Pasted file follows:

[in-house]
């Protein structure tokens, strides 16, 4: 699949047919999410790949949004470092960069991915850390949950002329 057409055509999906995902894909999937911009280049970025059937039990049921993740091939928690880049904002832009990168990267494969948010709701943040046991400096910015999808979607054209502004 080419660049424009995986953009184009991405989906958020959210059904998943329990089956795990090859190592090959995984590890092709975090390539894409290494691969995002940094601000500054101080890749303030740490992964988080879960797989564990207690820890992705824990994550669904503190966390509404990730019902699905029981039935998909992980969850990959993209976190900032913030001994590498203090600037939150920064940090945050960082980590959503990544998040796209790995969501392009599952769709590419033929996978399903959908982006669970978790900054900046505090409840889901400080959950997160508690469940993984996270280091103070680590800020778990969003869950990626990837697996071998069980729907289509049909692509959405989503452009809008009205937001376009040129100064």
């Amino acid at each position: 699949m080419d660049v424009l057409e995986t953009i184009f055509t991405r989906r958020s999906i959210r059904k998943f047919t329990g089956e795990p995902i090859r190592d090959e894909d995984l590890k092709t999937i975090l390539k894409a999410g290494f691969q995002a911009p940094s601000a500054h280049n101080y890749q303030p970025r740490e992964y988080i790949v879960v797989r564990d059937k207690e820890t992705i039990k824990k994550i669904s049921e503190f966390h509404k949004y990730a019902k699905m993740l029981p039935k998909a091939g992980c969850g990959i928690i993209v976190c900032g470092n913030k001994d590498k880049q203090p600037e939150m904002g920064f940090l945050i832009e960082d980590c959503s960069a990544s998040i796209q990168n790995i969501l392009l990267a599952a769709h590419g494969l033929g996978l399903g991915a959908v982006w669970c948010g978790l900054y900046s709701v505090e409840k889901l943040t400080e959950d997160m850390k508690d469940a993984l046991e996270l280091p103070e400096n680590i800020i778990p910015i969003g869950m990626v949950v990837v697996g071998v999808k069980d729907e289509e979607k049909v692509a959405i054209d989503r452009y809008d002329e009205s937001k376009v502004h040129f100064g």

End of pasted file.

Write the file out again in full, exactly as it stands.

[in-house]
């Protein structure tokens, strides 16, 4: 699949047919999410790949949004470092960069991915850390949950002329 057409055509999906995902894909999937911009280049970025059937039990049921993740091939928690880049904002832009990168990267494969948010709701943040046991400096910015999808979607054209502004 080419660049424009995986953009184009991405989906958020959210059904998943329990089956795990090859190592090959995984590890092709975090390539894409290494691969995002940094601000500054101080890749303030740490992964988080879960797989564990207690820890992705824990994550669904503190966390509404990730019902699905029981039935998909992980969850990959993209976190900032913030001994590498203090600037939150920064940090945050960082980590959503990544998040796209790995969501392009599952769709590419033929996978399903959908982006669970978790900054900046505090409840889901400080959950997160508690469940993984996270280091103070680590800020778990969003869950990626990837697996071998069980729907289509049909692509959405989503452009809008009205937001376009040129100064």
């Amino acid at each position: 699949m080419d660049v424009l057409e995986t953009i184009f055509t991405r989906r958020s999906i959210r059904k998943f047919t329990g089956e795990p995902i090859r190592d090959e894909d995984l590890k092709t999937i975090l390539k894409a999410g290494f691969q995002a911009p940094s601000a500054h280049n101080y890749q303030p970025r740490e992964y988080i790949v879960v797989r564990d059937k207690e820890t992705i039990k824990k994550i669904s049921e503190f966390h509404k949004y990730a019902k699905m993740l029981p039935k998909a091939g992980c969850g990959i928690i993209v976190c900032g470092n913030k001994d590498k880049q203090p600037e939150m904002g920064f940090l945050i832009e960082d980590c959503s960069a990544s998040i796209q990168n790995i969501l392009l990267a599952a769709h590419g494969l033929g996978l399903g991915a959908v982006w669970c948010g978790l900054y900046s709701v505090e409840k889901l943040t400080e959950d997160m850390k508690d469940a993984l046991e996270l280091p103070e400096n680590i800020i778990p910015i969003g869950m990626v949950v990837v697996g071998v999808k069980d729907e289509e979607k049909v692509a959405i054209d989503r452009y809008d002329e009205s937001k376009v502004h040129f100064g």